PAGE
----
Steve Rouse, chief operating officer of Kount, bills the Boise, Idaho anti-fraud software provider for e-commerce merchants as a four-year-old company “with about 13 years of experience.” The company that evolved into Kount actually began as one of the merchants it now serves, Rouse explains. In the late 1990s, Rouse and the team at Kount operated an online business that sold e-books and software called ClickBank. It got into fraud prevention simply as a way to address its own needs as a merchant.

“We quickly figured out as an online business that you have to have fraud protection, so we invented some technologies that really underpin the fraud protection business today like device fingerprinting and proxy piercing,” Rouse says. “Those are technologies we invented and patented to protect our own merchant business.”

Rouse says it became quickly apparent that the anti-fraud technologies patented by ClickBank could sustain a separate business. But, the company instead decided to sell some of its technology. It reacquired the patents and rode out a seven-year non-compete before launching Kount four years ago.

Scoring and Rescoring
Kount provides a highly customized SaaS offering that delivers risk assessments on e-commerce transactions in real time.

“We have a very sophisticated rule engine that we give the merchant,” Rouse explains. “We recommend some initial settings to start with and from there they can create their own rules around a rich set of variables that are coming in in real time.”

Rouse notes that Kount is able to deliver risk scores and analysis on every type of merchant. Depending on the merchant and its tolerance for risk, it can use the score generated by Kount to make the right decision for itself.

“No two merchants are alike,” he says. “Every merchant has a different tolerance for risk. If I’m selling digital goods that essentially have no cost of goods sold, I might want a chargeback rate of .7 or .8 percent to maximize sales. But, I’m under 1 percent so I’m still square with Visa. If I’m selling laptops I may want that chargeback rate to be .1 percent because I don’t want people stealing laptops I’m not going to get paid for. Every merchant is a little different.”

Rouse also says Kount is able to differentiate itself by how it acts after a transaction is scored.

“Most other services will do a risk assessment, provide a score or some feedback and they’re done,” he says. “With Kount, we’ll see an order today that leads us to give a low risk score. Then, we’ll continue to monitor the order for several days and if we see activity from that particular consumer that causes us to be concerned, we’ll rescore and alert the merchant that the score has changed. A retailer could actually pull that product off the truck before it fulfills the order. We call that dynamic scoring.”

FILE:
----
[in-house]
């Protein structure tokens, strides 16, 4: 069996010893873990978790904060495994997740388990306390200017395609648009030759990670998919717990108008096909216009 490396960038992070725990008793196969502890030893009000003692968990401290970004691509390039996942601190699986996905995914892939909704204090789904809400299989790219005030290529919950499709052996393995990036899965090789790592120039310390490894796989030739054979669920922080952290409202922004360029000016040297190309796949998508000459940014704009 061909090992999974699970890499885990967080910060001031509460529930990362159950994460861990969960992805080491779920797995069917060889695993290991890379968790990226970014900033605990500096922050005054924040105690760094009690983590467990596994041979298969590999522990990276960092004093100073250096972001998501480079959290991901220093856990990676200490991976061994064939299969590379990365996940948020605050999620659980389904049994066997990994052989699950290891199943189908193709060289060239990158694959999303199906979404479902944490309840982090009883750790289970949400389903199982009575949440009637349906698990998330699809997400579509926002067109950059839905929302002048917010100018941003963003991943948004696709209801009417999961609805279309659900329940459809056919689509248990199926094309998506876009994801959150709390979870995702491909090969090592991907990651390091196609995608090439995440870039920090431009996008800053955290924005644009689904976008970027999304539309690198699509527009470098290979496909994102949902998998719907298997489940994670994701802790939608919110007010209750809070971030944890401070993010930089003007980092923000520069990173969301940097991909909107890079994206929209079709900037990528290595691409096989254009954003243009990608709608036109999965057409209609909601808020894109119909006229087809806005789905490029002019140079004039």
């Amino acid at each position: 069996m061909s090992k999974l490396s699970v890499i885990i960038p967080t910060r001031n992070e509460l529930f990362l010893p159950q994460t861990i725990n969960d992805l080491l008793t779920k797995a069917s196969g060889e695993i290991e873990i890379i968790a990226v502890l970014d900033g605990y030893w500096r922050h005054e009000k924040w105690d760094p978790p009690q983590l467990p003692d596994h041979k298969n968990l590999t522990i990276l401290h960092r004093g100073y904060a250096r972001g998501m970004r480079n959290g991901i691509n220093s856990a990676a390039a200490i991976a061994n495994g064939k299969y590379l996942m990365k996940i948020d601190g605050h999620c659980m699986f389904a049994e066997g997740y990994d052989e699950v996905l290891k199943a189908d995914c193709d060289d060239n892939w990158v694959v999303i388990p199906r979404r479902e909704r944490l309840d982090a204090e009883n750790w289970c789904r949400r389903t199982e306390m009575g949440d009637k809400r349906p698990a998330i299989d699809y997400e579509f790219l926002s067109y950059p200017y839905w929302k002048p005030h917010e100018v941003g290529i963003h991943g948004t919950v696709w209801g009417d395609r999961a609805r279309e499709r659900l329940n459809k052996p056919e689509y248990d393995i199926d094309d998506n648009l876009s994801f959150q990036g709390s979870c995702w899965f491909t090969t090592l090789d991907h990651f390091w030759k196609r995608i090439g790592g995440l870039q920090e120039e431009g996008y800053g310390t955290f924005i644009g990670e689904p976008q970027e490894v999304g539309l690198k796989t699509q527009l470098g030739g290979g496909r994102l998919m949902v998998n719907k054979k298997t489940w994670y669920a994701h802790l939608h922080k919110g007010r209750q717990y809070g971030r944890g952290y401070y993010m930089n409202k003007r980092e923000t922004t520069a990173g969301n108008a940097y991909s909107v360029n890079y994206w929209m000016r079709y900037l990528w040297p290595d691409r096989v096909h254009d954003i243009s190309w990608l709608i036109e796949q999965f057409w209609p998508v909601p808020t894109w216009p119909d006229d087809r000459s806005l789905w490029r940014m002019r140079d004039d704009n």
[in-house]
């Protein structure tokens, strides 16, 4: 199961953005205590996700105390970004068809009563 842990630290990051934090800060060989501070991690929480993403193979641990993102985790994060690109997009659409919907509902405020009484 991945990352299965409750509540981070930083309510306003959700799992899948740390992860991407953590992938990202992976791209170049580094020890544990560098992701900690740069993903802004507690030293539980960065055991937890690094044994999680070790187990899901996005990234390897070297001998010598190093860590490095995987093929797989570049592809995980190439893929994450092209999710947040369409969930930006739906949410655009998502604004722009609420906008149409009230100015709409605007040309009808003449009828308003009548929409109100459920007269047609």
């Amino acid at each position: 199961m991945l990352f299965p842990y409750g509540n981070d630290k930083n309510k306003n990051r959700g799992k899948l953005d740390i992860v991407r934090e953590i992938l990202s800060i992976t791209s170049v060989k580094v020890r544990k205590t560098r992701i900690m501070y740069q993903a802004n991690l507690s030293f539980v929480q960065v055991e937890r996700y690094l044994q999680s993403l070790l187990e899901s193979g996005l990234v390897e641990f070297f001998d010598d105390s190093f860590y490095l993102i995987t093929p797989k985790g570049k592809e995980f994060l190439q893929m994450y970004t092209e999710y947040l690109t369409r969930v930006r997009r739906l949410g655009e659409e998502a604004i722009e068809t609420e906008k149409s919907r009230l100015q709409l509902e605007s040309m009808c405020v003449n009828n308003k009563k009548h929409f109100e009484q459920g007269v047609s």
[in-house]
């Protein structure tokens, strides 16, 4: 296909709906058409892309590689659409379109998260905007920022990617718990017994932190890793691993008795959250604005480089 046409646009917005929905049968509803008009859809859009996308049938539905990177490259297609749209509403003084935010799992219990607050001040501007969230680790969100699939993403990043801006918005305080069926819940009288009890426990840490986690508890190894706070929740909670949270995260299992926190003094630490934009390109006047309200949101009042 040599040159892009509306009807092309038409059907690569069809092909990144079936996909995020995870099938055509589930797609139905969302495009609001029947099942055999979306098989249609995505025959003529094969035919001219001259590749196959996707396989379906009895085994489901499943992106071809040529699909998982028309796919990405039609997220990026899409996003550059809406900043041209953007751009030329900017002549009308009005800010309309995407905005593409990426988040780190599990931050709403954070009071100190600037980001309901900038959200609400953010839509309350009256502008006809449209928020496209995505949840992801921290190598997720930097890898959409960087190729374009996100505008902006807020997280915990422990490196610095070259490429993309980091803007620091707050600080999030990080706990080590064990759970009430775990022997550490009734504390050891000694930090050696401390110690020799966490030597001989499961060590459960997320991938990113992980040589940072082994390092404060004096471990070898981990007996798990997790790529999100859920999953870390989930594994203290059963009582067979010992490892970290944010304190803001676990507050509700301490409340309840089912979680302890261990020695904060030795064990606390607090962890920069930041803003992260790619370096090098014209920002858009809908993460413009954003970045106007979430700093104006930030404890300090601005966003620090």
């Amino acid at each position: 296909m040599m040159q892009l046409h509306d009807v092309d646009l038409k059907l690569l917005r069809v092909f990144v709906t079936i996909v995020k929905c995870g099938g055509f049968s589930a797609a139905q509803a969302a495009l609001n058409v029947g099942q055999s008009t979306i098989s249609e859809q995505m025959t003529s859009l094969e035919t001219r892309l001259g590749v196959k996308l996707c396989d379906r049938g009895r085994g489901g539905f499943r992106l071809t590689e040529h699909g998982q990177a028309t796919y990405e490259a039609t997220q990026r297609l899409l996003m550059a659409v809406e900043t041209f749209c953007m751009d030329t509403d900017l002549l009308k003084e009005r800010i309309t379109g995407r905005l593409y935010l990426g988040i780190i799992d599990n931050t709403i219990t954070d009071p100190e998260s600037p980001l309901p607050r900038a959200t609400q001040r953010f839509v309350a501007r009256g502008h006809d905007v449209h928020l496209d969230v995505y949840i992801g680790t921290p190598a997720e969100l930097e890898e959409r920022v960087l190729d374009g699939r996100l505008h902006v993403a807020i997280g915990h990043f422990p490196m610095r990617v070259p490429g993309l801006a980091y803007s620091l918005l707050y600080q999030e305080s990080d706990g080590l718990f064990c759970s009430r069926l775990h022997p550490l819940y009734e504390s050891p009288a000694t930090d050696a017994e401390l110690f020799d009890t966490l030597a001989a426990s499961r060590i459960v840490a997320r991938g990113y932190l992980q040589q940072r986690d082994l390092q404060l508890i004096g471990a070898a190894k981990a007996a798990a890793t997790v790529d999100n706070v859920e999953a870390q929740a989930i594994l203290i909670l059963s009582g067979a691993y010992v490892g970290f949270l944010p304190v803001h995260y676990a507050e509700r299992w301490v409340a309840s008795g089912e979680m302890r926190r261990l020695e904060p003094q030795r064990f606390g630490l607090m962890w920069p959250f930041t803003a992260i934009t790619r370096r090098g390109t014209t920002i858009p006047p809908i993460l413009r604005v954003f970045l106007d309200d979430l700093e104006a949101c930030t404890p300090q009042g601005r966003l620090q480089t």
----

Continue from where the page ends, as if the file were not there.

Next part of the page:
Strategic Partnerships
For the last year Kount has concentrated on expanding its distribution through strategic partnerships with clients that boast extensive merchant bases. The company signed an agreement with noted e-commerce payments processor Chase Paymentech to offer a private-label version of its software to Chase merchants.

“We spent most of last year doing a technical integration with them that is now complete,” he notes. “Chase goes out to Visa net and gets the bank auth at the same time they go to Kount and get the risk opinion. They merge the two together and reply to their merchant in real time. So the merchant now has great visibility into the overall riskiness of the transaction and it all happens in real time.”

The company also signed similar agreements recently with LexisNexis, Planet Payment, and Vindicia . Kount also sells directly to merchants, but Rouse believes signing partnerships with larger distributors is a roadmap for success.

“We’re that little company quietly doing the laundry behind the scenes, which is a great distribution model for us,” he says. “In Chase Paymentech’s case they have 450 sales reps, so we can bolt onto their team and it’s a force multiplier. We’re happy to be the experts behind the scene that help them have a successful program. It’s working very well for us.”

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